American and Iranian diplomats have held their first talks under a Russian initiative on ending the war in Afghanistan as signs that President Barack Obama's efforts to mend relations with the Islamic nation seems to be showing signs of progress, reports say.
The talks came as Obama unveiled his Afghanistan-Pakistan policy, though some may like to call it Af-Pak strategy, Friday to reign in a resurgent al-Qaida and Taliban and bring peace to the war-torn Afghanistan.
The unveiling of the new policy was followed by the president leading a raft of American officials who fanned out Sunday talk shows to drum support for the policy, and which strategists reckon is increasingly focused on a toxic and recalcitrant Pakistan.
Patrick Moon, the U.S. diplomat in charge of south and central Asia, and Mehdi Akhundzadeh, Iran's deputy foreign minister, as well as a British diplomat who has been acting as a mediator held a remarkable meeting in Moscow on the Afghan situation.
We've turned a page to have Iranians and Americans at the same table all discussing Afghanistan, Sergei Lavrov, the Russian foreign minister, said.
Friday's meeting was held under the auspices of the Shanghai Co-operation Organization (SCO), a six-member regional security group comprising Russia, China, Kazakhstan, Kyrgyzstan, Tajikistan and Uzbekistan as full-time members, to discuss combating terrorism and drug trafficking in Afghanistan.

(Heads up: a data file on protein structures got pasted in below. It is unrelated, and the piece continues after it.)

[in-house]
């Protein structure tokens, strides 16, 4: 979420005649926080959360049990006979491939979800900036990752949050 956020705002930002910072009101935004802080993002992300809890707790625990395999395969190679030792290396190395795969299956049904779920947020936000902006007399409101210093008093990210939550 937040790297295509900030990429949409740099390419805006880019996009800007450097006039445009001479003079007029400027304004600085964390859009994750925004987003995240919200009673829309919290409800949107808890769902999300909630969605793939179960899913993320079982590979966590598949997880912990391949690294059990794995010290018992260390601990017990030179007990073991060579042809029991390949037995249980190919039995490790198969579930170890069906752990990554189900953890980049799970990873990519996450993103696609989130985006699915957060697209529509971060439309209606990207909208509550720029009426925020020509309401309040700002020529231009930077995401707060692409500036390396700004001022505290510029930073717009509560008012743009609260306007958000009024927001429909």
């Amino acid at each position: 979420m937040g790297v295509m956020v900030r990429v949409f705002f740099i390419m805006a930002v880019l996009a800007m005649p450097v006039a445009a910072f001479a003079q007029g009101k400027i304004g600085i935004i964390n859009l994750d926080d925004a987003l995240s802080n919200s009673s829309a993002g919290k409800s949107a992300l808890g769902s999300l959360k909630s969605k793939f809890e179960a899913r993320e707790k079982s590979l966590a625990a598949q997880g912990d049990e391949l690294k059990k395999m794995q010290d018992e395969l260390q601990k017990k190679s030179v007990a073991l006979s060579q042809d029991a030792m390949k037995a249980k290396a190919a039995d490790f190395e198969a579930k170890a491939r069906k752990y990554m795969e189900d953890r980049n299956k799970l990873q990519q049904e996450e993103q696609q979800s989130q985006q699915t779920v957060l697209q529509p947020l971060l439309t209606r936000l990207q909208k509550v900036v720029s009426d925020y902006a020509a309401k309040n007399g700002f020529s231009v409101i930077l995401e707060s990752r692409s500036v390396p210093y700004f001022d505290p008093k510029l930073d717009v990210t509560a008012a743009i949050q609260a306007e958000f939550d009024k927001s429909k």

Others present at the meeting included Ban Ki-moon, the U.N. secretary-general, the foreign ministers of Pakistan and Afghanistan, and senior British diplomats.
The U.S. and Iranian diplomats spoke within minutes of each other. Akhundzadeh told delegates that narcotics represent a serious threat to the region and no country could fight the trade alone.
Akhundzadeh will travel to The Hague, Netherlands Tuesday for a conference on Afghanistan, at which the U.S. hopes he will meet secretary of state Hillary Clinton, who will utilize these talks to persuade Iran to negotiate the halting its uranium enrichment program.
The talks followed NATO's first official contact with Iran two weeks ago, when the Iranian ambassador held talks on drugs and refugees with the alliance's assistant secretary-general.
The U.S. move to participate at the SCO meet this time suggests that Washington, which has been apprehensive about SCO amid fears of the growing influence of Russia in Central Asia, is looking for new partners to sort out the Afghan mess, a marked change from its position till recently.
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